Amid rising tension over occupied Kashmir, Pakistan Prime Minister Imran Khan has said there is “no point” talking to Indian officials, adding that his overtures for peace and dialogue with New Delhi so far have proven futile.
In an interview with The New York Times journalists Salman Masood and Maria Abi-Habib, published on Wednesday, Imran said: “There is no point in talking to them. I mean, I have done all the talking. Unfortunately, now when I look back, all the overtures that I was making for peace and dialogue, I think they took it for appeasement.”
During the interview at the Prime Minister’s Office in Islamabad, which NYT said was Imran’s first with an international news organisation aimed at publicising anger over the situation in occupied Kashmir, the premier said: “There is nothing more that we can do.”
The prime minister’s remarks come after India stripped Kashmiris of their seven-decade-long special autonomy through a rushed presidential order on August 5. A communications blackout and heavy restrictions on movement imposed by the Indian authorities from the eve of the intervention entered their 18th day on Thursday. At least 4,000 people have been detained in Indian-occupied Kashmir since then.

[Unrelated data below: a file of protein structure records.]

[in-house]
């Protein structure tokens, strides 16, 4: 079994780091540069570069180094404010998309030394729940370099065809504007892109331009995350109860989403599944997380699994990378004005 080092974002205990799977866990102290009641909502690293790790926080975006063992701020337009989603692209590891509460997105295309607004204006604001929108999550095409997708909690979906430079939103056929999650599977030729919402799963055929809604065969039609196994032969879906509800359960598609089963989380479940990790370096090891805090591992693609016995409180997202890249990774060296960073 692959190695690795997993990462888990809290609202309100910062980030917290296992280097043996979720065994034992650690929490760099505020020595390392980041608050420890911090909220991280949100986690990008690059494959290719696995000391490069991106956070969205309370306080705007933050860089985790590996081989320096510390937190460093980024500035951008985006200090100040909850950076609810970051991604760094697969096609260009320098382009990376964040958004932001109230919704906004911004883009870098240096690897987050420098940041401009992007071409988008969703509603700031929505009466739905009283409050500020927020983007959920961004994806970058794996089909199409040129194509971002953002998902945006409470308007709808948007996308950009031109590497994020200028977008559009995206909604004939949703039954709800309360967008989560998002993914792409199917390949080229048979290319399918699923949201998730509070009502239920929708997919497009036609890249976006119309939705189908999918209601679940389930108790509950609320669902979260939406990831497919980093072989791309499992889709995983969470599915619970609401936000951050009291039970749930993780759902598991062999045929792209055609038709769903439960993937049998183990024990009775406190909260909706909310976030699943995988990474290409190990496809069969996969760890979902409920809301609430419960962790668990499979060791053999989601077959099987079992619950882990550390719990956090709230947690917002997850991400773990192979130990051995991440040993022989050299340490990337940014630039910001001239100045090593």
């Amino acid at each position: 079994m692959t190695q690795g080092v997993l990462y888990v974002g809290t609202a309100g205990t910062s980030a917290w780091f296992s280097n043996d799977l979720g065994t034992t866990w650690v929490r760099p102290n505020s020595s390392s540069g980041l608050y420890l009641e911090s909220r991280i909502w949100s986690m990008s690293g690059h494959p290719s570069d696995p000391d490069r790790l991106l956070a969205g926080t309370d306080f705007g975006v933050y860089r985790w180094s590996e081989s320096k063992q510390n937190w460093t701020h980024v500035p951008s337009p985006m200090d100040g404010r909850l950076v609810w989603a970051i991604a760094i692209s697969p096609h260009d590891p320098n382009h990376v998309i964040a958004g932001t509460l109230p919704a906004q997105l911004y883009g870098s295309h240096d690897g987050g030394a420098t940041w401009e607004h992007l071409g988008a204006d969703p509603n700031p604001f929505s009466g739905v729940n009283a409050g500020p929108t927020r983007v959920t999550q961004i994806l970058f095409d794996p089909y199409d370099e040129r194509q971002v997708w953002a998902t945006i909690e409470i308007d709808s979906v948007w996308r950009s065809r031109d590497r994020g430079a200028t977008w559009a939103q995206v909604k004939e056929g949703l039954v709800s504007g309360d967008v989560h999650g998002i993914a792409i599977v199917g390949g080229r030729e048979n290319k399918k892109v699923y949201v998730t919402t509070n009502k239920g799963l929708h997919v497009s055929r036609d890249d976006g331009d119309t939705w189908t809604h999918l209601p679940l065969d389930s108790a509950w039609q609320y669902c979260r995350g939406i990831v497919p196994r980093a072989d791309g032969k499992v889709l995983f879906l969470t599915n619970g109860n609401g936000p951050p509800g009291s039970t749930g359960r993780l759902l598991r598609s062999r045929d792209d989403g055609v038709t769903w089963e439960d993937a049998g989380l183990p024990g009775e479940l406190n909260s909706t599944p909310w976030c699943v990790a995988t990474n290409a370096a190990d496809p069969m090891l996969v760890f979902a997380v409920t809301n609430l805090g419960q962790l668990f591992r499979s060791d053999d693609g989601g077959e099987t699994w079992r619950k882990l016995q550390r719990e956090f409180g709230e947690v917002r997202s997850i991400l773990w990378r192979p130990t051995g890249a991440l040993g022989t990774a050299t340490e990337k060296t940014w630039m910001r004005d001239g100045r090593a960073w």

The prime minister said that the “most important thing” was that the lives of eight million people were at risk.
“We are all worried that there is ethnic cleansing and genocide about to happen.”
The premier described Indian Prime Minister Narendra Modi as “a fascist and Hindu supremacist who intends to eradicate Kashmir’s mostly Muslim population and populate the region with Hindus”.
Imran, in his messages on Twitter since India’s move to annex occupied Kashmir, has repeatedly said that the Indian government’s policy in the Himalayan region is in line with the “ideology” of the Hindu nationalist Rashtriya Swayamsevak Sangh (RSS) party — said to be a parent organisation of the ruling Bharatiya Janata Party (BJP) — that believes in “Hindu supremacy”.
While speaking to NYT, he expressed concern that India might undertake a deceptive “false-flag operation” in Kashmir to try to justify military action against Pakistan, adding that Pakistan would be forced to respond.
“And then you are looking at two nuclear-armed countries eyeball to eyeball, and anything can happen.
“My worry is that this can escalate and for two nuclear-armed countries, it should be alarming for the world what we are facing now.”
According to the article, the premier demanded that United Nations peacekeepers and observers be allowed in occupied Kashmir.